30 Oct 2008

Should We Fear Inflation?

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In addition to arguing over the existence of a “credit crunch,” we libertarian economists can’t even decide on the sign of price changes over the next six months. (Really, I feel I should go apply at the IPCC.) For example, I’m currently throwing down with Mike Rozeff on the Mises blog about gold prices.

Robert Wenzel has a new post explaining why he is dipping his toes into the alarmist camp. C’mon in, the water’s fine! I am quite confident our gurus will do what it takes to prevent price deflation, just like Greenspan did back in 2003. (Folks, they were actually worried about falling prices and paying off the entire federal debt back then! Sort of the central banker’s analog to the missile gap. BTW I can’t find a link to him warning about the loss of the Treasury debt market, but here is Greenspan in 2001 forecasting that the government would pay off the federal debt.)

Let’s review the money supply figures. First, the truly scary monetary base (which includes bank reserves and actual currency). And note that these are bi-weekly, and the units are the % change from the prior data point:

OK that’s pretty crazy. In fact, if you do it monthly, you have to go back to a single month in the 1930s with a higher month/month percentage growth than the most recent data point.

“But that’s misleading!” say some people. “Sure, Bernanke’s pumping in base, but it’s just offsetting declines in other components of the total money supply.”

OK let’s go up one level to M1. It too shows rather healthy growth. (Here the frequency is weekly, and again the units are the % change from the prior data point.)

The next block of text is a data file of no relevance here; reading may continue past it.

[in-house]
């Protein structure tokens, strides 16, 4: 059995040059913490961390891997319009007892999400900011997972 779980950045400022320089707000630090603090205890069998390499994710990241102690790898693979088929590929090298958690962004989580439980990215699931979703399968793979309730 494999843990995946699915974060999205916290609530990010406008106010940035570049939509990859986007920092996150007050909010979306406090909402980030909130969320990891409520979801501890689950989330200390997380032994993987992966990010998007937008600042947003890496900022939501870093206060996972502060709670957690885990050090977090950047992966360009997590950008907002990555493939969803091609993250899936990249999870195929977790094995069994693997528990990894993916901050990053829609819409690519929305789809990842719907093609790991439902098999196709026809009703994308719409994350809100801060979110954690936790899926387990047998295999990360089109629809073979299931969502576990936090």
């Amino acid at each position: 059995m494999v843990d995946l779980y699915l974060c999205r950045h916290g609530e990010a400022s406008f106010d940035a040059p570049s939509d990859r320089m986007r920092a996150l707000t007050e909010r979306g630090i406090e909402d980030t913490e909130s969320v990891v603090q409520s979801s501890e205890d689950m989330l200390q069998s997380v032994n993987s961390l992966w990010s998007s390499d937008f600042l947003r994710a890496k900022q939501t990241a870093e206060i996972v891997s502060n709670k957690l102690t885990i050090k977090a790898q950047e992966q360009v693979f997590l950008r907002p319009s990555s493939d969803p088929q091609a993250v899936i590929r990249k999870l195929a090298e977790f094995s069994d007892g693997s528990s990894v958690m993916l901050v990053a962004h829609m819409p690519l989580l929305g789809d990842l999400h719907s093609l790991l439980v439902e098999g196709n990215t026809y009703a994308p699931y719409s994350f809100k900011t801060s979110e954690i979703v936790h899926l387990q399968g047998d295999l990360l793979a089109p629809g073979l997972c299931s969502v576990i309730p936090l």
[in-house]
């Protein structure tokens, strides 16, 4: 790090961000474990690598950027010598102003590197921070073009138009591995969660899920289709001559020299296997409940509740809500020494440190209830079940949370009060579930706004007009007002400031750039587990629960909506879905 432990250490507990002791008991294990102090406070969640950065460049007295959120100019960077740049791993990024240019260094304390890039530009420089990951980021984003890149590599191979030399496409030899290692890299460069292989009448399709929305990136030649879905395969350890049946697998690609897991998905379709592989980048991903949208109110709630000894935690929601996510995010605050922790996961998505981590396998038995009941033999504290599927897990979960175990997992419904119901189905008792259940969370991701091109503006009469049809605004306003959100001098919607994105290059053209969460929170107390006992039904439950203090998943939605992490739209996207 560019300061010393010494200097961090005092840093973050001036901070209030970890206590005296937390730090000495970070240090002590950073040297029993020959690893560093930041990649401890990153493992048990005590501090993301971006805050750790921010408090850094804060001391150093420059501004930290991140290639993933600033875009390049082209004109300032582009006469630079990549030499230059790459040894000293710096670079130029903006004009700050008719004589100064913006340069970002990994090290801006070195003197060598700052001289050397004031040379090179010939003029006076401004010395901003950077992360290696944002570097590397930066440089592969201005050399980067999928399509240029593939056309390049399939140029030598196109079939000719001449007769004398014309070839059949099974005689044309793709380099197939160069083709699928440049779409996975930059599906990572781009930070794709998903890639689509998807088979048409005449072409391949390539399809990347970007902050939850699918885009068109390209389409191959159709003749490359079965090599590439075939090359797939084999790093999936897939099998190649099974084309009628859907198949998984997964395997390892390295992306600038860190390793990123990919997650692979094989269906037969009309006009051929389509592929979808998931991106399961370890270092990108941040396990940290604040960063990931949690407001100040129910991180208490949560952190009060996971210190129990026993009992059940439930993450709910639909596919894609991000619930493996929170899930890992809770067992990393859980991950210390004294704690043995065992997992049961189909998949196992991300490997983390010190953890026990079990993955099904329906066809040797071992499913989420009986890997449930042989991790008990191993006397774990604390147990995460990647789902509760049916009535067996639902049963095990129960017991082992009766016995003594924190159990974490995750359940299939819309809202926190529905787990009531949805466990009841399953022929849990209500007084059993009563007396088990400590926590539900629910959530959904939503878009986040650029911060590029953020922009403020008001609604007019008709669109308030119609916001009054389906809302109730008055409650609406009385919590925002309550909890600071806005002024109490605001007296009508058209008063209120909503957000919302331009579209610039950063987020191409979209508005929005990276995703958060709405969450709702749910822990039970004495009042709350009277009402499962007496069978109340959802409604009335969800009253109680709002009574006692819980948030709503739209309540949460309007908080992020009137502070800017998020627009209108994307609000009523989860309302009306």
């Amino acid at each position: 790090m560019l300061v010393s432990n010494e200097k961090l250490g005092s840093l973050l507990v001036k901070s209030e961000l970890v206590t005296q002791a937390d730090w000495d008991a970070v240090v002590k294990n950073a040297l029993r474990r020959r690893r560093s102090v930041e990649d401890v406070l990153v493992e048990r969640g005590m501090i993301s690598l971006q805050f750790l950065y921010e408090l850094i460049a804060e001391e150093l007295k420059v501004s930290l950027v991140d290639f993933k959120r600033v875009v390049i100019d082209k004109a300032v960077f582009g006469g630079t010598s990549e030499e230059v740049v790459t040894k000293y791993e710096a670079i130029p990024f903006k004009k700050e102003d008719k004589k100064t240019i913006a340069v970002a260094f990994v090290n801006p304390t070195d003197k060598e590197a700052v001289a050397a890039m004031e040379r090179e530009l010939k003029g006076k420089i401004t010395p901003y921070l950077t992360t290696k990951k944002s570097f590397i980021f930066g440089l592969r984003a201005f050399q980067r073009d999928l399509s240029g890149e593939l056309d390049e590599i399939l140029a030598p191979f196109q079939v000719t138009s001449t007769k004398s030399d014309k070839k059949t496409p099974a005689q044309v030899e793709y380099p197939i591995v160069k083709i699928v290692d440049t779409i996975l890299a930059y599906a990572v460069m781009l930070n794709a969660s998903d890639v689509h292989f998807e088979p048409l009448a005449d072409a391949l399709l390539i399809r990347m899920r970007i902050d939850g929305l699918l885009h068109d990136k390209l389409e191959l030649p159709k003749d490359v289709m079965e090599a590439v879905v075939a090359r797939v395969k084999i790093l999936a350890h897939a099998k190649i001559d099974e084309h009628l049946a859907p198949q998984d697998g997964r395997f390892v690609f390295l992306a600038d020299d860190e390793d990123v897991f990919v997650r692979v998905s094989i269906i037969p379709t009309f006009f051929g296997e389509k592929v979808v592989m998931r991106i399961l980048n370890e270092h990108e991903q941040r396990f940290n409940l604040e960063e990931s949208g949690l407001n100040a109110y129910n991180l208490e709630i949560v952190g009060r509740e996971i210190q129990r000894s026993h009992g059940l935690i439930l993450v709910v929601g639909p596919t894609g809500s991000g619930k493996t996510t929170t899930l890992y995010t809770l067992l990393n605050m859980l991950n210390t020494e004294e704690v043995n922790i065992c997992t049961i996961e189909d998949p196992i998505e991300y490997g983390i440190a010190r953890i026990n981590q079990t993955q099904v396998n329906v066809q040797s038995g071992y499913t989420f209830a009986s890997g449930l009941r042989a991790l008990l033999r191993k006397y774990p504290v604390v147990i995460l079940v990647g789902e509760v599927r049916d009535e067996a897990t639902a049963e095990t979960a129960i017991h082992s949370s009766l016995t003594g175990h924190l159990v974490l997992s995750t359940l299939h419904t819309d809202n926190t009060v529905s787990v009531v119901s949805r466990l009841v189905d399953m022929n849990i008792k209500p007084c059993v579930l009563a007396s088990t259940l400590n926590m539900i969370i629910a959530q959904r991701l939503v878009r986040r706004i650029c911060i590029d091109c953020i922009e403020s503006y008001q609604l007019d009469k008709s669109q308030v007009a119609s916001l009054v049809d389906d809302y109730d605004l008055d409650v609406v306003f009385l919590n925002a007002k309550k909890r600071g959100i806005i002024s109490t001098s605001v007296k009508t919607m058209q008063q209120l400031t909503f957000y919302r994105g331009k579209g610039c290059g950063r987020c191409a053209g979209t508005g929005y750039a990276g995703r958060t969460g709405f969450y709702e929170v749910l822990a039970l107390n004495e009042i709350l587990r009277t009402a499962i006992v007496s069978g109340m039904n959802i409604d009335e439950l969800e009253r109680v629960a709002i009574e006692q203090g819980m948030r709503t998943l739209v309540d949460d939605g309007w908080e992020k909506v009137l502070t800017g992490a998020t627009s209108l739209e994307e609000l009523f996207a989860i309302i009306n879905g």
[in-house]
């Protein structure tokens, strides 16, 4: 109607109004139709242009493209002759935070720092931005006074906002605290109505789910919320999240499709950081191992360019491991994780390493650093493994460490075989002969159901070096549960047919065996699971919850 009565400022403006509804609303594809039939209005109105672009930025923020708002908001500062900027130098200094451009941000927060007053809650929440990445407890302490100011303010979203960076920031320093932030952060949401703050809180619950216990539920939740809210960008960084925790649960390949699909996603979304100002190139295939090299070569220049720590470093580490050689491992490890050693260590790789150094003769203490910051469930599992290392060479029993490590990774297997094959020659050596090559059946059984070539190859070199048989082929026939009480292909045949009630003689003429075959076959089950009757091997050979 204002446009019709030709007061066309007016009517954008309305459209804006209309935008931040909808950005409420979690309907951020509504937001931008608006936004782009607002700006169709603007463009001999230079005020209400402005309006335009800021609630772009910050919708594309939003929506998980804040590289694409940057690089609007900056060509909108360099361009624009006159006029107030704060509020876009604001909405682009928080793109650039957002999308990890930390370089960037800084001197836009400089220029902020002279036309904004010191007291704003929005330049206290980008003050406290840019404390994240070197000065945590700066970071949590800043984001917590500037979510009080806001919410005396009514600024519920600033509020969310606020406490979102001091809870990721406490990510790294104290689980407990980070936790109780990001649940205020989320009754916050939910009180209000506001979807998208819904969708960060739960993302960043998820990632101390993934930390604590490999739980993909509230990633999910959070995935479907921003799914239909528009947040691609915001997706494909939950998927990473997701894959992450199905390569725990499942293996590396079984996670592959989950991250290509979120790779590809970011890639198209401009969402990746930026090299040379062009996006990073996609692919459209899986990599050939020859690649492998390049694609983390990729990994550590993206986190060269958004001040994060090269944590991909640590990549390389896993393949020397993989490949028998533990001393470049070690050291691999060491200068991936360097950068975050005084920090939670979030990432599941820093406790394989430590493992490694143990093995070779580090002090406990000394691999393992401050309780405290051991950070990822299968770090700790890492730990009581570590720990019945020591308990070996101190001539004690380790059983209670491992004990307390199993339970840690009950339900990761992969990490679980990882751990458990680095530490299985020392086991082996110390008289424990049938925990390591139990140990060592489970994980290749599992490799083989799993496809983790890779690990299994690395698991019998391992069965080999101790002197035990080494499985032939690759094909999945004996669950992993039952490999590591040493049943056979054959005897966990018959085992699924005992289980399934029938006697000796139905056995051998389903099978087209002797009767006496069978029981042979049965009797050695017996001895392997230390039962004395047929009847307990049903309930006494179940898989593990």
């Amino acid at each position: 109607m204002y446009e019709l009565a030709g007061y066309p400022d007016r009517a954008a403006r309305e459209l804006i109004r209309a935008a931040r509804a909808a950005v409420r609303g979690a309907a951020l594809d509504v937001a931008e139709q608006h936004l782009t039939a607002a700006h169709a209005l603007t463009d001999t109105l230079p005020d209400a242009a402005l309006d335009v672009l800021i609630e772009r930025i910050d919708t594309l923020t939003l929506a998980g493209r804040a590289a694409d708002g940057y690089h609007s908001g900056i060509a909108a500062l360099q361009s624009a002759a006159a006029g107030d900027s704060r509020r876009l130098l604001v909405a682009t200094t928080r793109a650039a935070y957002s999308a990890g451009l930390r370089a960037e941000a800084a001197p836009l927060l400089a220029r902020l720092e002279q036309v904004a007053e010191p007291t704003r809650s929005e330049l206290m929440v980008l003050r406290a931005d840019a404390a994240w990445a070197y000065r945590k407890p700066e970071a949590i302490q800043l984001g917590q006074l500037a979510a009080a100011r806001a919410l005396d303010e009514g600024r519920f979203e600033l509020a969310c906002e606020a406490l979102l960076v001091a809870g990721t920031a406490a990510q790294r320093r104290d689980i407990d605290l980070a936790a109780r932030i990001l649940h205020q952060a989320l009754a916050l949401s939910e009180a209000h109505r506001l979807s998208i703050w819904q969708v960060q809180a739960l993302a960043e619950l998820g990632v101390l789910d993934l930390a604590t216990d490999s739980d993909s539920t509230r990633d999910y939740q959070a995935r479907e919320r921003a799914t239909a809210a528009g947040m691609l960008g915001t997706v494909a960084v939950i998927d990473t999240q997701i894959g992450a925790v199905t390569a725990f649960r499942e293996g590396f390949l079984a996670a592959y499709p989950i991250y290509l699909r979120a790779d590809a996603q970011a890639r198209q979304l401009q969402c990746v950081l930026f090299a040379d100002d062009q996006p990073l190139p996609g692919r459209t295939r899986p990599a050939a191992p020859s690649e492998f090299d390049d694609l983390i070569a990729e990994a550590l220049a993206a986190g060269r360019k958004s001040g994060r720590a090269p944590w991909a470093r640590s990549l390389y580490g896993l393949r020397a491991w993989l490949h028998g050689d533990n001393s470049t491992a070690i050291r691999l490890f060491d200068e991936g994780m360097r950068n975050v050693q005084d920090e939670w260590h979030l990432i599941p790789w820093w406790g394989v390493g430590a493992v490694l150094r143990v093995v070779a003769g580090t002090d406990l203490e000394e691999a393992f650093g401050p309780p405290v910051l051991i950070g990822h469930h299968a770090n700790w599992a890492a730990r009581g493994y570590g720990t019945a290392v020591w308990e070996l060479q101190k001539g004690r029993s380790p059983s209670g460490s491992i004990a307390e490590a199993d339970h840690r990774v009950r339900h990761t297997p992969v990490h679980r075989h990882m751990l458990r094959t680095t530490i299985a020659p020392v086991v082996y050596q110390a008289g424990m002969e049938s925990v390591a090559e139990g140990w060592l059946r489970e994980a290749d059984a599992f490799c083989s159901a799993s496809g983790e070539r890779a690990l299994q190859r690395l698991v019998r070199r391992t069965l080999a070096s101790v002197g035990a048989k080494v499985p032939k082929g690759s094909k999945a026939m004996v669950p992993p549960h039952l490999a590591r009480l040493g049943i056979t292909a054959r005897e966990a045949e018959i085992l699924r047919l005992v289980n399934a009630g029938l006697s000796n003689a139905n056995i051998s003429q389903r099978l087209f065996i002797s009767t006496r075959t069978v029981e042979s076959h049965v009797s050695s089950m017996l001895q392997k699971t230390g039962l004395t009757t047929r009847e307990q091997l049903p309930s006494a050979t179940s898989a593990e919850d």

Now because of the frequency, the above graph is pretty choppy. (If I weren’t so lazy I would download the data myself, and then plot it in Excel doing a month/month change, but FRED won’t let me do that with the latest weekly data points.) Still, I think you can see that recent growth in M1 is quite high, going back 10 years.

Still, you could say that doesn’t imply prices will rise, since people are just sitting on cash. Fair enough. We finally can try M2. (The Fed stopped releasing M3 numbers.) And, just to eliminate one possible objection, we will remove the non-M1 components of M2, and just show the remainder. So the chart below doesn’t include anything that M1 counts, namely actual cash and checkable deposits. So I think more than any other item that FRED stores for us, the following chart should give an idea of the “non panic hoarding” money supply as of late:

In the above, note that I smoothed it out by switching to yr/yr growth rates. This actually downplays the most recent data points, because M2 growth was admittedly very low earlier in the year.

Still, yr/yr growth in “Non-M1 Components of M2” has been higher the past few weeks, than during the entire time from about 2004-2007.

Maybe I’m missing something, but when people say, “Aww, you can’t just look at those huge spikes in the base, because there’s a credit crunch man!” I don’t see it. I see healthy growth in M2, and I see un-freakin’ believable growth in the base.

P.S. It’s late, but tomorrow I will go over this again and clarify the components of the various aggregates.

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